To put it differently, are you an individual at all? You have a name, a form, a family, you may have a separate house and a personal bank account; but are you inwardly an individual? Or are you merely the collective acting in a certain approved, respectable manner? Observe yourself and you will see that you are not at all an individual. You are a Sinhalese, a Buddhist, a Christian, an Englishman, an Indian, or a Communist, which means that you are the collective; and surely one must be free of the collective, consciously as well as unconsciously, in order to find out what is truth.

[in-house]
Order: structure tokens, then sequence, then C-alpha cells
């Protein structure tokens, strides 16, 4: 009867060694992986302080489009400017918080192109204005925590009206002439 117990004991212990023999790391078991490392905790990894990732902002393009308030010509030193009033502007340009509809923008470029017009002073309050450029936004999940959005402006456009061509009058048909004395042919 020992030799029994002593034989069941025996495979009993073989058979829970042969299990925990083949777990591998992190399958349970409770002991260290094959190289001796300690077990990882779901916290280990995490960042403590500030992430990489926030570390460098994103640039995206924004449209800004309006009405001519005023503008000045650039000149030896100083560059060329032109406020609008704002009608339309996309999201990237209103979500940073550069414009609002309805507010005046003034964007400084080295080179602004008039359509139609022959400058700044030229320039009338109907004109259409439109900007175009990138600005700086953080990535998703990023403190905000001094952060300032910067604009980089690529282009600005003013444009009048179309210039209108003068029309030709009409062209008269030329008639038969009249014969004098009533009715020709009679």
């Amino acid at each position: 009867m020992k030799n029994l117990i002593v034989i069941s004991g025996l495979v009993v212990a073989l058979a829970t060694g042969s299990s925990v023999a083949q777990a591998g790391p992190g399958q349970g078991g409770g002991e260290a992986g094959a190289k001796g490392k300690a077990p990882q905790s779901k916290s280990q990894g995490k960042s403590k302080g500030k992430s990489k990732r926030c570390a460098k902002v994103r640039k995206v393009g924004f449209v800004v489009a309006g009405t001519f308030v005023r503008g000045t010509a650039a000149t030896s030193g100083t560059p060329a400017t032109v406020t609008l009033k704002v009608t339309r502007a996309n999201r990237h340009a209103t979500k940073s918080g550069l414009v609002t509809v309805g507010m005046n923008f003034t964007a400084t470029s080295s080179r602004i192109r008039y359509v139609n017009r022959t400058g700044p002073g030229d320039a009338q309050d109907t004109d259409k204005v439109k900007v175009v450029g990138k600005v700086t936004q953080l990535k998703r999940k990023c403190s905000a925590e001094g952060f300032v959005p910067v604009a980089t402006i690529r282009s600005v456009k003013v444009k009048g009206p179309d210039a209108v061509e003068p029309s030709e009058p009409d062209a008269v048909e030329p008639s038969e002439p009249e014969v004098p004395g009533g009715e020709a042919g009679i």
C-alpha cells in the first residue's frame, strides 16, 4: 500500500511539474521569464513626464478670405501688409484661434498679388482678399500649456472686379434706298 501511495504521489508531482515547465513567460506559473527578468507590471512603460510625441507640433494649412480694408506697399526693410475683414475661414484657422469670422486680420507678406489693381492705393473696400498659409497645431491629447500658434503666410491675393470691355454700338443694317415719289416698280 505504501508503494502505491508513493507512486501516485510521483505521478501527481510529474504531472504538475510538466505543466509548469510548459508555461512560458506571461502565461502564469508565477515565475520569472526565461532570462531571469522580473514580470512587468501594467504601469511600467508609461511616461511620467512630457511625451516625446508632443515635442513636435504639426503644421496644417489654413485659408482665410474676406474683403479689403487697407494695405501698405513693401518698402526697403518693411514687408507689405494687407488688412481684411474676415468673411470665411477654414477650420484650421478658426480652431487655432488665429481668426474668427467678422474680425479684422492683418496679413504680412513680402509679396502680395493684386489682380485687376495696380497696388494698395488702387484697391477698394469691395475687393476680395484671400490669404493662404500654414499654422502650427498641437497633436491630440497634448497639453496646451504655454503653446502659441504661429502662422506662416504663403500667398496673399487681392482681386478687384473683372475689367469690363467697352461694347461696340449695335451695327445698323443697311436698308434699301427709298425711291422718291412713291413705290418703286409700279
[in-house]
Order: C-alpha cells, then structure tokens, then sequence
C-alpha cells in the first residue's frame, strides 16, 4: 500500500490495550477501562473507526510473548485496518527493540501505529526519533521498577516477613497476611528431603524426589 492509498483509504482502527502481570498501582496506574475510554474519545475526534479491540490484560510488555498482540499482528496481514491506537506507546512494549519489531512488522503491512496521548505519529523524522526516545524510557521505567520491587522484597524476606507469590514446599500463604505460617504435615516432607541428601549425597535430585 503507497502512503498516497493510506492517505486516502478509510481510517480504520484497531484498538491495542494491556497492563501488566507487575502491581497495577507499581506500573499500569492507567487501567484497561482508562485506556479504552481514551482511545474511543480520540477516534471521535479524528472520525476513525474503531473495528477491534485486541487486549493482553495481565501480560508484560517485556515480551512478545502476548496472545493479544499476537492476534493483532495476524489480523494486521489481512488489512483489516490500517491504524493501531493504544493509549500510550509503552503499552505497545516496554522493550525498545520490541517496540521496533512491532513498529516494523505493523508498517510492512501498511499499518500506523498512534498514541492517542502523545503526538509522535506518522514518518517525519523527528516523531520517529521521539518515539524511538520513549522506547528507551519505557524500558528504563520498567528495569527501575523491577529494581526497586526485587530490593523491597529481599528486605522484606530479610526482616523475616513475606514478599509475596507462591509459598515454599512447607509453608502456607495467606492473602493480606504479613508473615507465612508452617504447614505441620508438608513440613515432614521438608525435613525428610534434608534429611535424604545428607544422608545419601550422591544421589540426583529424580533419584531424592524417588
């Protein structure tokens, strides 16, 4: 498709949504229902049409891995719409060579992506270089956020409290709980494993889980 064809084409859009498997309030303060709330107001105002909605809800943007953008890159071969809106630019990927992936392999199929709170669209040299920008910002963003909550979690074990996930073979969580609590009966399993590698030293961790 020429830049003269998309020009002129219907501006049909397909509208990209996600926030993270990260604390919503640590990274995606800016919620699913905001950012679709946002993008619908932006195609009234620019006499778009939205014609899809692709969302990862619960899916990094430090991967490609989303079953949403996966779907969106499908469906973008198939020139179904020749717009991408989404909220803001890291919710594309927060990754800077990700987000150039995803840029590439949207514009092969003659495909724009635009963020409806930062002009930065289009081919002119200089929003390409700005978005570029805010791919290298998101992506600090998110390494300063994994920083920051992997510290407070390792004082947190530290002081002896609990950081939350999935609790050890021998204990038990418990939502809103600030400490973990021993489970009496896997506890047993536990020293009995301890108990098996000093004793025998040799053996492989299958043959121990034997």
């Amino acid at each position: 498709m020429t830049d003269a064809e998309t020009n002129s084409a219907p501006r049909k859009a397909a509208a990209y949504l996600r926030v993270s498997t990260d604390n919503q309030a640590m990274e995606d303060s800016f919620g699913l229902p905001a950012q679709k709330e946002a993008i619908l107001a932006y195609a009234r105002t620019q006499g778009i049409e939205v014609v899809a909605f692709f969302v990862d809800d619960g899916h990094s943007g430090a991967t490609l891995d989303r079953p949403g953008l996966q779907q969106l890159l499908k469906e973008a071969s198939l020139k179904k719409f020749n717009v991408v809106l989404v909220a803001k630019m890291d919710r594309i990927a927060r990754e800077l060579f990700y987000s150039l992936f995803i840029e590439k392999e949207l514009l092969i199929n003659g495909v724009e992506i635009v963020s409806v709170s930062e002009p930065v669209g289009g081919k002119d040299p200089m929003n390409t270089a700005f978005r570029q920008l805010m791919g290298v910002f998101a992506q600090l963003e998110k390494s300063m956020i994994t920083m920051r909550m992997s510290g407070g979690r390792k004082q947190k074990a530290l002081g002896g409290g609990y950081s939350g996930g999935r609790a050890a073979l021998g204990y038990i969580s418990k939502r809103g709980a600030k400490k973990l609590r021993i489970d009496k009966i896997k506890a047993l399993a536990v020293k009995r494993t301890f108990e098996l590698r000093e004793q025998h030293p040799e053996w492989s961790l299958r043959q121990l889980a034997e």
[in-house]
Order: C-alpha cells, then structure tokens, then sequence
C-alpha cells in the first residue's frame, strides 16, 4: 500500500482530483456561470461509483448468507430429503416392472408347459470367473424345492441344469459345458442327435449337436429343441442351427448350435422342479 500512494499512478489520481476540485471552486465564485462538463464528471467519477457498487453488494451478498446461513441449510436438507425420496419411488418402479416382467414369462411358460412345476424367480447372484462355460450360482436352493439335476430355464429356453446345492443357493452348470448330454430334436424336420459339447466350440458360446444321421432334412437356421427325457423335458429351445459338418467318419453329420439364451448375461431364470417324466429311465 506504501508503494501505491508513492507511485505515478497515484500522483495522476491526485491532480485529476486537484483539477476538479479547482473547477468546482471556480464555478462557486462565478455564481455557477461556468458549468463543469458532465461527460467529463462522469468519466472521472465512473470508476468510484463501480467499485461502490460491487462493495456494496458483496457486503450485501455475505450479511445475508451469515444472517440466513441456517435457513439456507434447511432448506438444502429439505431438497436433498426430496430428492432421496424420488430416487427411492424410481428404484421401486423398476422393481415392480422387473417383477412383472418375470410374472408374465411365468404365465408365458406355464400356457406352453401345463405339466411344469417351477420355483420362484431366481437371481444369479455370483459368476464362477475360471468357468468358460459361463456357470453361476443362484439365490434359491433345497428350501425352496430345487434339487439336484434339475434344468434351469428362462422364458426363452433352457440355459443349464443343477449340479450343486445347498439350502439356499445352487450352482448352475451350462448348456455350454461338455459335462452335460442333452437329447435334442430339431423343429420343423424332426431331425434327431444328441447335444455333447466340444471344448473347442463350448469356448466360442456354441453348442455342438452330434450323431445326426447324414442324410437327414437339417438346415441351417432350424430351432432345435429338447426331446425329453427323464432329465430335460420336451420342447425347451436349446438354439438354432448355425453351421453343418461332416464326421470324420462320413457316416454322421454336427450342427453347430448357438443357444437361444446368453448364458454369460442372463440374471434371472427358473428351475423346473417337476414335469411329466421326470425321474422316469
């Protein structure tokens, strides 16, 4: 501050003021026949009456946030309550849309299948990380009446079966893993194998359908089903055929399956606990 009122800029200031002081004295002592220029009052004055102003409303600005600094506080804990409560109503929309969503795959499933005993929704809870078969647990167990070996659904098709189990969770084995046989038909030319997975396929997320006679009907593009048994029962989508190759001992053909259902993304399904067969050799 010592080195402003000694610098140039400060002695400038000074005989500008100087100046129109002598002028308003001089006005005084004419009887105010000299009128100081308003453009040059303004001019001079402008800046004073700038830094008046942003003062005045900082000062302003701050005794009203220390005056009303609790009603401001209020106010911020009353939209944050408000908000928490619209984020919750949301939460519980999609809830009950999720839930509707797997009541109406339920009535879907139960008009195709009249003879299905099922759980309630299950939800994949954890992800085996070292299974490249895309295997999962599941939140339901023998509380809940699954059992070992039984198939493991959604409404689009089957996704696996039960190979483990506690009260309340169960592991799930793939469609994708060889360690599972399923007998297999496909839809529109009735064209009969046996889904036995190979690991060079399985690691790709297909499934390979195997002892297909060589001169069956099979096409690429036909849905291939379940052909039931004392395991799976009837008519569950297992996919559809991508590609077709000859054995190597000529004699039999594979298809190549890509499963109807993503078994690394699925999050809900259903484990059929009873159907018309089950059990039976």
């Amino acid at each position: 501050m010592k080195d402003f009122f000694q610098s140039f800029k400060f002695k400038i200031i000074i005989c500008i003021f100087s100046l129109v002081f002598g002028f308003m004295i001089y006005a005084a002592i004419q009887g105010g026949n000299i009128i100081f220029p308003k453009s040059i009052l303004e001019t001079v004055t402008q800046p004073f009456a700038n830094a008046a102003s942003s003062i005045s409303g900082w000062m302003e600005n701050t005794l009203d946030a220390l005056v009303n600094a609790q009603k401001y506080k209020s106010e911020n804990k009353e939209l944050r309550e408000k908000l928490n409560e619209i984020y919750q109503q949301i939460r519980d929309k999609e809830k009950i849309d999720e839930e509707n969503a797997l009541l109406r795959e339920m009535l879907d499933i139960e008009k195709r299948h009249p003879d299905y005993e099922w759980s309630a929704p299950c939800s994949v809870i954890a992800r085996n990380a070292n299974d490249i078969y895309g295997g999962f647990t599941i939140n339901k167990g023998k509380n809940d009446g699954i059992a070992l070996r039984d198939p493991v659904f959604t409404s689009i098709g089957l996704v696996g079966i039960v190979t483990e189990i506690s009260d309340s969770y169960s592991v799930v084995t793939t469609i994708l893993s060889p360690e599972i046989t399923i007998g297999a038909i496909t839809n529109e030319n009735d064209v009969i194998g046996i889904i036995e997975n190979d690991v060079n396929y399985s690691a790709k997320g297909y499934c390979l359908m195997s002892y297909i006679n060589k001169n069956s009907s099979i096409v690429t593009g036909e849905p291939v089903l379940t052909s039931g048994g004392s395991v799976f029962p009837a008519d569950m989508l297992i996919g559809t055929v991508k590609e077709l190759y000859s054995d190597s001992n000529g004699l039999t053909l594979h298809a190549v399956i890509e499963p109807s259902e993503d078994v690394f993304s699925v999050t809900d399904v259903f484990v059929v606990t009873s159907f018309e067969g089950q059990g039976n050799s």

To free the mind from the repetitious urge of the collective requires very hard work, and only a mind thus free is capable of discovering what is truth. This actually does happen when you are vitally interested in something. You put aside all the imaginations, ideas and struggles of the past, and you push forward to inquire. But in religious matters you do not. There you are conservative, you are the collective, you think in terms of the mass, of what you have been told about nirvana, samadhi, moksha, heaven, or what you will. There is no individual endeavour to discover wholly for yourself. I think such individual endeavour is very important, especially in the present world crisis, because it is only this individual search that will release the creative and open the door to reality. As long as we are not real individuals, as long as we are merely the reaction of the past, as most of us are, life remains a series of repetitive responses without much significance. But if in our search we endeavour as individuals to find out what is truth, then a totally new energy, a totally different kind of creation comes into being.